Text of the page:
That is not possible under what we have agreed. The only authority to negotiate is to negotiate a partial reduction. Elsewhere in the document it says in several places, first, that you need the short-range nuclear weapons, it is a fundamental part of your strategy of deterrence, you must be able to deter at all levels. And it goes on in paragraph 63 to say that the reductions we shall make will not obviate the need, the continued need, for those weapons.

So there is no question of a third zero and I raised it myself in full plenary session and no-one challenged it and President Bush specifically confirmed that that was his understanding too and no-one else argued.

Interviewer

And yet the Germans are saying that they are happy with the outcome now given the gap which was between your position and the position of Chancellor Kohl and his Foreign Minister before this Summit, how can you both be happy with this Communique?

Prime Minister

Well I know what we have signed up to and I am sure they do too. They signed up to only a partial reduction and also to a document which says there will continue to be a need for these and they must be modernised and kept up-to-date. And also in another paragraph which says the reductions cannot obviate the need for these weapons to continue. [end p4]

So that is what they have signed up to.

Interviewer

So have we solved the German political problem, as it was being called?

Prime Minister

That is what they have signed up to, that is for them to consider. I cannot comment on their own internal problems.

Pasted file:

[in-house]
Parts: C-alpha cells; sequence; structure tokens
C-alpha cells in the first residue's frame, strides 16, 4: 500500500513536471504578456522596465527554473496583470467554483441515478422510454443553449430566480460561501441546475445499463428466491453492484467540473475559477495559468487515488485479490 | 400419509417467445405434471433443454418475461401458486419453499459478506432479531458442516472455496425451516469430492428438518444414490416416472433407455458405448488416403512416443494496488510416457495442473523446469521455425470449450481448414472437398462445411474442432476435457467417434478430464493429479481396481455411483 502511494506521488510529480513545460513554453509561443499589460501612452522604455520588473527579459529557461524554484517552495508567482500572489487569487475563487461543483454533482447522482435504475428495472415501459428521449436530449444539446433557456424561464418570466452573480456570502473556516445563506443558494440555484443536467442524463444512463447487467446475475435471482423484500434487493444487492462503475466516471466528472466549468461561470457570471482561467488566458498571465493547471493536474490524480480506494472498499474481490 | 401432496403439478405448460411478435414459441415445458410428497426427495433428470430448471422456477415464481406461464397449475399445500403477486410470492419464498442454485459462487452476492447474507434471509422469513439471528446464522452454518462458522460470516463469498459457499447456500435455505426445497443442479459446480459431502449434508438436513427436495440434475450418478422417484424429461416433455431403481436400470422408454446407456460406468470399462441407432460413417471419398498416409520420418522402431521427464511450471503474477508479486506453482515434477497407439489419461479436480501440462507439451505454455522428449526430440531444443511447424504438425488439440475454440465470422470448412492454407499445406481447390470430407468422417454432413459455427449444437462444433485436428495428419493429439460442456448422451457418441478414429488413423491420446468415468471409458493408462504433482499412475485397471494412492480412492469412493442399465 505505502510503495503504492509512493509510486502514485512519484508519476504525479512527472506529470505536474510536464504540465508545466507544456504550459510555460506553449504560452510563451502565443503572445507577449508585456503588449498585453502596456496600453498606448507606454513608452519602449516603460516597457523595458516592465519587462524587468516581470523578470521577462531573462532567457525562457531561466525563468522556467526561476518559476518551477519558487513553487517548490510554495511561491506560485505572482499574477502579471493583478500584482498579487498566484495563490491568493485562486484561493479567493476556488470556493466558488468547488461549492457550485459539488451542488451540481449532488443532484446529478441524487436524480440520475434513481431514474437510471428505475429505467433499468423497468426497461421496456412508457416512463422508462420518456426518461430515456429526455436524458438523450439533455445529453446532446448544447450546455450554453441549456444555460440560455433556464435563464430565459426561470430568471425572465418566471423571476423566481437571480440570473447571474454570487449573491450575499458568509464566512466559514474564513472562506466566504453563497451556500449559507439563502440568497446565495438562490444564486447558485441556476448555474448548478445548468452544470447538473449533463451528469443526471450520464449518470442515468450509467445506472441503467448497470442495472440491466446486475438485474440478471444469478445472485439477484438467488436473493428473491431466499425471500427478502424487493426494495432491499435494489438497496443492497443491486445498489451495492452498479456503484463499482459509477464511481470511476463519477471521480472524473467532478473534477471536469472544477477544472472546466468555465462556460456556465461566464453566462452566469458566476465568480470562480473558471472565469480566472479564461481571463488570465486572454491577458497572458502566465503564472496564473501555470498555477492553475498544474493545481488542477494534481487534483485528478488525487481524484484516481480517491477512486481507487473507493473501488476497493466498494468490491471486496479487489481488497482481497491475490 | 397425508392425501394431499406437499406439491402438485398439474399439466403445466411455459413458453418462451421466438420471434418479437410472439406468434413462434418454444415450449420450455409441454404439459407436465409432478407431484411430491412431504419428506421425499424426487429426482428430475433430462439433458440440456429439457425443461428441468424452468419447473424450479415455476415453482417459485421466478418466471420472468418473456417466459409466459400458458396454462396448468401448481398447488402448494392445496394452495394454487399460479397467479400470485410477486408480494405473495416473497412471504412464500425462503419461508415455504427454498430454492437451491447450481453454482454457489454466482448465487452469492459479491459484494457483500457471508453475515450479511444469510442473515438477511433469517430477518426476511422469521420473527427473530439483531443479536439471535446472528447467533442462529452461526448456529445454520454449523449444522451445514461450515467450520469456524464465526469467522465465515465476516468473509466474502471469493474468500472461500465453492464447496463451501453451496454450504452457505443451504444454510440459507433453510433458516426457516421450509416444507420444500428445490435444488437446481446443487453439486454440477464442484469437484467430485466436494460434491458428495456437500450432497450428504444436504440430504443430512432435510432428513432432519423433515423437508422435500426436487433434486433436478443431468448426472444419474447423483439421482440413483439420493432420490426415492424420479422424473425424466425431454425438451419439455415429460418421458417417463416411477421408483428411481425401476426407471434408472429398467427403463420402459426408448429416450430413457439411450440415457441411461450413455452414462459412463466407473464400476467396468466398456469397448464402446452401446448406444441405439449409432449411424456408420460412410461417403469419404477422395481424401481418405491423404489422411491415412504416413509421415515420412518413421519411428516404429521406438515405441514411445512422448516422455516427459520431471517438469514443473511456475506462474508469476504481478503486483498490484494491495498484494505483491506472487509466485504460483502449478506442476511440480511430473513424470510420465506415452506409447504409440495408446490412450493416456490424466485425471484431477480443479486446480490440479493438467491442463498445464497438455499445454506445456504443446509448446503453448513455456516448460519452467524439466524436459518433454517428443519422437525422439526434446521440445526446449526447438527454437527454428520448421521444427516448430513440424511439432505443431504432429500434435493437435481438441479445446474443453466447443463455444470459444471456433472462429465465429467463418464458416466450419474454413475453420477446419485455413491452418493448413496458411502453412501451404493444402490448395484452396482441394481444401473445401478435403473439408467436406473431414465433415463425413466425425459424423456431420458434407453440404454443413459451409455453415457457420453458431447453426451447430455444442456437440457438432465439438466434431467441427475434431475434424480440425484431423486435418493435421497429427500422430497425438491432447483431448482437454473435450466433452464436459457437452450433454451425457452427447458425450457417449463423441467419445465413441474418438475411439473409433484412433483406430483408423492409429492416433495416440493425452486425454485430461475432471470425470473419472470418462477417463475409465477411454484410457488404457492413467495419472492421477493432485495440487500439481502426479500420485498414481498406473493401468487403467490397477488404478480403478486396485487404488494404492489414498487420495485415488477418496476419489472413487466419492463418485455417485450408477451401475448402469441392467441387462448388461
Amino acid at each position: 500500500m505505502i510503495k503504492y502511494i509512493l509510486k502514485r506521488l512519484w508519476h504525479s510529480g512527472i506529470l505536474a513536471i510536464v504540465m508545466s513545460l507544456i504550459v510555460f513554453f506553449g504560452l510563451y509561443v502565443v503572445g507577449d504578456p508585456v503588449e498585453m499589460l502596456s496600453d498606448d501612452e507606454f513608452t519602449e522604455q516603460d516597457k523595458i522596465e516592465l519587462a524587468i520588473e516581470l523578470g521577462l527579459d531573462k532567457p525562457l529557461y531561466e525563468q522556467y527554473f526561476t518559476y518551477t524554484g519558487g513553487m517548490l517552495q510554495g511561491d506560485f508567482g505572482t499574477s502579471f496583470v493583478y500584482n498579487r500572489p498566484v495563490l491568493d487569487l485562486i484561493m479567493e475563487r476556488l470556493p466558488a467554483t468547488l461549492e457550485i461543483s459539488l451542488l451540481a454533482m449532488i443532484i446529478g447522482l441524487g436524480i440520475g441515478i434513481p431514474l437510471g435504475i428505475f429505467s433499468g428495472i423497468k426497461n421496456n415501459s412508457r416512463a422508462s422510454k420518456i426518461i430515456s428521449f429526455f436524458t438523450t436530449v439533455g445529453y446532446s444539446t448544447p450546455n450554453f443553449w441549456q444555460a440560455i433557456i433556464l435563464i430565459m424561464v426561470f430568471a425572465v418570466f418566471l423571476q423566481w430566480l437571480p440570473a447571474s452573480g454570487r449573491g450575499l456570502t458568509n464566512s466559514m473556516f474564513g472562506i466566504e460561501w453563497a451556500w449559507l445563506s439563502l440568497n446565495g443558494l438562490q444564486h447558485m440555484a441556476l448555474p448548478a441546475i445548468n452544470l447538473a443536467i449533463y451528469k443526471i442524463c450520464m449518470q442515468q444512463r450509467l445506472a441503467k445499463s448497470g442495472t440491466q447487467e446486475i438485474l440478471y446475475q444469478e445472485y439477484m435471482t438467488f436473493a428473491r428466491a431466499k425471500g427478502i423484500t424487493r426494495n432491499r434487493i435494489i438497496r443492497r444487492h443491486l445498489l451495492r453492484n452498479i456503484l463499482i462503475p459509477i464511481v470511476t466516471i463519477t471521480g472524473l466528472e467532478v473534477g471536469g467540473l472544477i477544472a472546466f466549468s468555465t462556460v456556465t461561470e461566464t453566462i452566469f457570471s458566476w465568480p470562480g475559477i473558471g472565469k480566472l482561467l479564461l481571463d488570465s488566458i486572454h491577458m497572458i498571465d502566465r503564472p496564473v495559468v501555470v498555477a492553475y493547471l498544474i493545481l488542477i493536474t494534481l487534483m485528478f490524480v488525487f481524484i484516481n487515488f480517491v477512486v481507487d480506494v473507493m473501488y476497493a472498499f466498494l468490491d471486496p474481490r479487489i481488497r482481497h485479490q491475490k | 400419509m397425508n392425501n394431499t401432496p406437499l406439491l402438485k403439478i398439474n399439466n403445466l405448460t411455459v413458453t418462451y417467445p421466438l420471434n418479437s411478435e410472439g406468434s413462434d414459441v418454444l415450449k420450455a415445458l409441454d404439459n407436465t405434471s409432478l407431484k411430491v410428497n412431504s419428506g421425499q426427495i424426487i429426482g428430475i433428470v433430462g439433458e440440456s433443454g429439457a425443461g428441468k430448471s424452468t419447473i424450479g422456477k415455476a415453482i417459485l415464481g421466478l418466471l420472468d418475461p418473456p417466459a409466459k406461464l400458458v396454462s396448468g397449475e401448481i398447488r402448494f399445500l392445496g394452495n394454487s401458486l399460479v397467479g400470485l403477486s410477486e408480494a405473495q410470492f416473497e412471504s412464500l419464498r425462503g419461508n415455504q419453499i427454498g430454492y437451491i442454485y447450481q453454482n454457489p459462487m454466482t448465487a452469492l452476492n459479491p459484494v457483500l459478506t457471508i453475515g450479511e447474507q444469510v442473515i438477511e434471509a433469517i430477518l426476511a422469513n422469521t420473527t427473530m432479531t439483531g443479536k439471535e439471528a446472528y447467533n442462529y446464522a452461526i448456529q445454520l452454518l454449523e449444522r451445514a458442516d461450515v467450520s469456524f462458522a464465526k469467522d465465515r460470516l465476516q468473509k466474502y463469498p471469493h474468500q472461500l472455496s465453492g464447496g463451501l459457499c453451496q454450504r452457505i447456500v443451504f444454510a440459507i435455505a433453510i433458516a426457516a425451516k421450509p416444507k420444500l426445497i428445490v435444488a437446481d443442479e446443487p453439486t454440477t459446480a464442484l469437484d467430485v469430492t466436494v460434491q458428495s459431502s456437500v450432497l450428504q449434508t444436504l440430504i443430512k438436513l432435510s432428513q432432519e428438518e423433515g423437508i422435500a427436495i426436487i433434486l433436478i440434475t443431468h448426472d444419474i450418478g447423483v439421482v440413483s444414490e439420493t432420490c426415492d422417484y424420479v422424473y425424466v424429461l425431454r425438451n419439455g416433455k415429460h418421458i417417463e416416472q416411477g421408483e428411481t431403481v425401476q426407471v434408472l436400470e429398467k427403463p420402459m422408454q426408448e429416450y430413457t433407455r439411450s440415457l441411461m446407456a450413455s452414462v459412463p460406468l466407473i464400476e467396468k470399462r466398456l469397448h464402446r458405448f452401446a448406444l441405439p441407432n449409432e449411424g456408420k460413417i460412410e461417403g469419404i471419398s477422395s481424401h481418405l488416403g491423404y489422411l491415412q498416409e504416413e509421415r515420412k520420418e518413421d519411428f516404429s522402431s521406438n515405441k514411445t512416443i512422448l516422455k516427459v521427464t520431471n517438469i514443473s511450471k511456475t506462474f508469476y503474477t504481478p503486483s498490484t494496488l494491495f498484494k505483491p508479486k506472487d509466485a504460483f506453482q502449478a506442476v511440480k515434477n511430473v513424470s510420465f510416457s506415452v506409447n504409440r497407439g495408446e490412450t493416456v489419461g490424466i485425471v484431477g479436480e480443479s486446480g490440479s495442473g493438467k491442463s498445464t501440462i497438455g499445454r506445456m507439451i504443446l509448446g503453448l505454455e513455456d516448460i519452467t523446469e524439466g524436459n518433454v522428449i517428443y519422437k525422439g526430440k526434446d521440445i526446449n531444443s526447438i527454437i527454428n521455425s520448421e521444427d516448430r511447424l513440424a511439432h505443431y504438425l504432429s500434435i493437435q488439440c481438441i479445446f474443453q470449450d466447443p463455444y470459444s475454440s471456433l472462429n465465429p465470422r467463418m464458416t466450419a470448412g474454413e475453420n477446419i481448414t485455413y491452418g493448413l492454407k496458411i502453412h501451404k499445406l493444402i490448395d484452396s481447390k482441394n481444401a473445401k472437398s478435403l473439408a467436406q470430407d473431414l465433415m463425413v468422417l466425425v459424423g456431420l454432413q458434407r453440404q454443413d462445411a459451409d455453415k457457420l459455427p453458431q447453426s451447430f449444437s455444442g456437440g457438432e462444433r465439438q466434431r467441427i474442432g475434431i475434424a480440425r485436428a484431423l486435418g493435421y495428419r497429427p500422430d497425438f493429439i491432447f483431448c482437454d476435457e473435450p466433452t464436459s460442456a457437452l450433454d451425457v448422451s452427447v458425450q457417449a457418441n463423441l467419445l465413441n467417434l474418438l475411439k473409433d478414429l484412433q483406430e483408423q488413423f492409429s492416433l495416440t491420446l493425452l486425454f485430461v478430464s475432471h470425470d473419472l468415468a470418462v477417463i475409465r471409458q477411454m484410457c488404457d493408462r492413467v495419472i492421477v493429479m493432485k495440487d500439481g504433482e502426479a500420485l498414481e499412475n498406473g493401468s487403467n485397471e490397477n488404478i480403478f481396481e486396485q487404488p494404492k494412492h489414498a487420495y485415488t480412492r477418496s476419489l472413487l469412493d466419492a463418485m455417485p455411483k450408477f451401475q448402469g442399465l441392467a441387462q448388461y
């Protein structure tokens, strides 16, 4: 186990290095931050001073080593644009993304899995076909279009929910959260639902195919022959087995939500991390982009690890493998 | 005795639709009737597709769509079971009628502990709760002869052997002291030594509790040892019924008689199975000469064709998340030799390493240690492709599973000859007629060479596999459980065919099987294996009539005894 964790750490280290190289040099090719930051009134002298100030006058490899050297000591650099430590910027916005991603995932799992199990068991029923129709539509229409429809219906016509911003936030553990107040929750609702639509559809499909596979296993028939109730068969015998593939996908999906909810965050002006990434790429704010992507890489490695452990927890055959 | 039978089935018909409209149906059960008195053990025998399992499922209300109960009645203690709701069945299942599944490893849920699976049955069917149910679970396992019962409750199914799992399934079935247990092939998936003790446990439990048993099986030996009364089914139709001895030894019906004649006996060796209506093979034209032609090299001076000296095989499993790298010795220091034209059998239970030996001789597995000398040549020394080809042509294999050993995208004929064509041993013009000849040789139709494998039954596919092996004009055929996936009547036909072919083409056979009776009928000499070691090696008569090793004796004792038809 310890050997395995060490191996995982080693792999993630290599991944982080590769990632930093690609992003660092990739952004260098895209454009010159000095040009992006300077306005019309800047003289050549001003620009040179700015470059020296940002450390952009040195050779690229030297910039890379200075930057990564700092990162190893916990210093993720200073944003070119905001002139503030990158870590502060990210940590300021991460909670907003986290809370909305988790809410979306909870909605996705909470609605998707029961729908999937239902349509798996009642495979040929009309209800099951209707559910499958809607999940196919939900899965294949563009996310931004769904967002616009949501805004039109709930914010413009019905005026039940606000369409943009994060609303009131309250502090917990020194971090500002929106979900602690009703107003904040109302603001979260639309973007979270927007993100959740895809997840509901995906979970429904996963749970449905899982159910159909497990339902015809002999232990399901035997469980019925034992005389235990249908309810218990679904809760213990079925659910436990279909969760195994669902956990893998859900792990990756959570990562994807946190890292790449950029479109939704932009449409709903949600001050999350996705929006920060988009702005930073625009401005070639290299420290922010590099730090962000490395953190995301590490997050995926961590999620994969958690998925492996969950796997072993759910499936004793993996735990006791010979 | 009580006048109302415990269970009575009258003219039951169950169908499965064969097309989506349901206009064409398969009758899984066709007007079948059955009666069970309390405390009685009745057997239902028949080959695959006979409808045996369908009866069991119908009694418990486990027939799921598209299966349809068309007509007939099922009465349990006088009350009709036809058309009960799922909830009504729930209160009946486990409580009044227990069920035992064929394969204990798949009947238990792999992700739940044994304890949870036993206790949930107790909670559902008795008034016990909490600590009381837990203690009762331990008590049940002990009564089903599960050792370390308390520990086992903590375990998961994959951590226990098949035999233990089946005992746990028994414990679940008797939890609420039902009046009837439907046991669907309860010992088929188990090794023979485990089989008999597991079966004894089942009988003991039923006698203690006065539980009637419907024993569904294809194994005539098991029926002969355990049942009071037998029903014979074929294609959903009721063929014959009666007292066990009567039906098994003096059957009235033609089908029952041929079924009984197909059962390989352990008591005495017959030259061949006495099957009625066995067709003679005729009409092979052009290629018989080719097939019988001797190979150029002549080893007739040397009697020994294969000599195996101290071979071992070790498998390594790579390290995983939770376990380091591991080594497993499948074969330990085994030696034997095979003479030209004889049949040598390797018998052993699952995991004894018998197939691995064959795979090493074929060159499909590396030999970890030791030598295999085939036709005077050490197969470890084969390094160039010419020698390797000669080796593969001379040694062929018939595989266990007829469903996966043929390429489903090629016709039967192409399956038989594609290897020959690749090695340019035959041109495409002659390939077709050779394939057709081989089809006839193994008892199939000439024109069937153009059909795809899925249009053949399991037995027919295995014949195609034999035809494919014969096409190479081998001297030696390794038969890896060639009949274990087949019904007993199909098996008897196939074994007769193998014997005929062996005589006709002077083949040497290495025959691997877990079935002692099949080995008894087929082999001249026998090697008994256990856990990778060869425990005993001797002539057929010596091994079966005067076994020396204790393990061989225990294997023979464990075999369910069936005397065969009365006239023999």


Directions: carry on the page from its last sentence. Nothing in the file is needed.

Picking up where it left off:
Interviewer

How critical a NATO Summit was this, taking the whole package together?

Prime Minister

It was critical because there had been a lot of negotiations before but they had not in fact succeeded. I think that when President Bush came with a new initiative I think that that changed the atmosphere and I think when people were prepared to put very substantial and very clearly defined conditions on negotiations, I think that enabled us to get what undoubtedly is a very good result. That NATO is absolutely united on a very very comprehensive statement on defence and how arms control fits into it and on what we can negotiate on and what we cannot. [end p5]

Interviewer

I know you do not like to talk in terms of winners and losers, but do you see this as a victory for the approach which you have taken all along over the past couple of months?

Prime Minister

I see it as a victory for the NATO approach which is of strong defence and letting your arms control fit in with that strong defence but never, never, never undermining that strong defence and a mix of conventional and nuclear weapons being kept up-to-date.

Interviewer

Finally, in a speech in Brussels on Monday night, part of Mr Heath 's criticism of you was his suggestion that because of your style in negotiating approach, that sometimes you end up isolated and without friends. Was that a fair criticism?

Prime Minister

Well hardly, was it? We finished up totally agreed on a very very good document. And do not forget, I had some tough negotiations to do in Europe because of the agreement that I was left with. Nothing about fisheries, it was too tough to negotiate when we went in, we negotiated with it. The Common Agricultural Policy which was such that it built up colossal surpluses which cost an enormous amount of money and no-one could go on affording it. [end p6] We had to negotiate about that. A budget totally out of control, we had to negotiate about that.

We got the desired result—that is a fact.

Interviewer

Is it time for Mr Heath to stop complaining?

Prime Minister

We know Edward HeathTed.